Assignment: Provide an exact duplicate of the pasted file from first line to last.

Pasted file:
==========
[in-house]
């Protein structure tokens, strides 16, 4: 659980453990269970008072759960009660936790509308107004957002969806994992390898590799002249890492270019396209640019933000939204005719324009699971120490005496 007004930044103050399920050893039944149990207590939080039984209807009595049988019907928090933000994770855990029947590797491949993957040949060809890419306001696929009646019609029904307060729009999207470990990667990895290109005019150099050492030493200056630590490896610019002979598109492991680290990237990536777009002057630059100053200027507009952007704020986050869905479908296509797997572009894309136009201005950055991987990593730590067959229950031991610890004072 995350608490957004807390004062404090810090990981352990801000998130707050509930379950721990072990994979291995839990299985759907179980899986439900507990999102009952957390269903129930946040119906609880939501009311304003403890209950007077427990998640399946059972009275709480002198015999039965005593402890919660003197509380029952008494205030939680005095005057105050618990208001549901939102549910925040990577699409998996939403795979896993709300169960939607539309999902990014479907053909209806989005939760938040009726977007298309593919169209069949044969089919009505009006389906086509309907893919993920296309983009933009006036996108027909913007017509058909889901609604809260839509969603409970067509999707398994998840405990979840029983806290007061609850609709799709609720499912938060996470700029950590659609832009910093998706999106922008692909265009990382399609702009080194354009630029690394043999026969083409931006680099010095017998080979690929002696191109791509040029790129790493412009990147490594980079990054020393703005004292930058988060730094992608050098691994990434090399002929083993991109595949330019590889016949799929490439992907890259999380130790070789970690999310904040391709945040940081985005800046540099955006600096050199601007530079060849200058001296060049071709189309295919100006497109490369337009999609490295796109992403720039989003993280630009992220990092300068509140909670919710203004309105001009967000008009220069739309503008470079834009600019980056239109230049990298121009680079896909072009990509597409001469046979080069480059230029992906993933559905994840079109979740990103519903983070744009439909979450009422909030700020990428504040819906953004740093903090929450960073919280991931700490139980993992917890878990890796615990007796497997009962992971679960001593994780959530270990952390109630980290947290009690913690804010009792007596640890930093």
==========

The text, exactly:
[in-house]
């Protein structure tokens, strides 16, 4: 659980453990269970008072759960009660936790509308107004957002969806994992390898590799002249890492270019396209640019933000939204005719324009699971120490005496 007004930044103050399920050893039944149990207590939080039984209807009595049988019907928090933000994770855990029947590797491949993957040949060809890419306001696929009646019609029904307060729009999207470990990667990895290109005019150099050492030493200056630590490896610019002979598109492991680290990237990536777009002057630059100053200027507009952007704020986050869905479908296509797997572009894309136009201005950055991987990593730590067959229950031991610890004072 995350608490957004807390004062404090810090990981352990801000998130707050509930379950721990072990994979291995839990299985759907179980899986439900507990999102009952957390269903129930946040119906609880939501009311304003403890209950007077427990998640399946059972009275709480002198015999039965005593402890919660003197509380029952008494205030939680005095005057105050618990208001549901939102549910925040990577699409998996939403795979896993709300169960939607539309999902990014479907053909209806989005939760938040009726977007298309593919169209069949044969089919009505009006389906086509309907893919993920296309983009933009006036996108027909913007017509058909889901609604809260839509969603409970067509999707398994998840405990979840029983806290007061609850609709799709609720499912938060996470700029950590659609832009910093998706999106922008692909265009990382399609702009080194354009630029690394043999026969083409931006680099010095017998080979690929002696191109791509040029790129790493412009990147490594980079990054020393703005004292930058988060730094992608050098691994990434090399002929083993991109595949330019590889016949799929490439992907890259999380130790070789970690999310904040391709945040940081985005800046540099955006600096050199601007530079060849200058001296060049071709189309295919100006497109490369337009999609490295796109992403720039989003993280630009992220990092300068509140909670919710203004309105001009967000008009220069739309503008470079834009600019980056239109230049990298121009680079896909072009990509597409001469046979080069480059230029992906993933559905994840079109979740990103519903983070744009439909979450009422909030700020990428504040819906953004740093903090929450960073919280991931700490139980993992917890878990890796615990007796497997009962992971679960001593994780959530270990952390109630980290947290009690913690804010009792007596640890930093």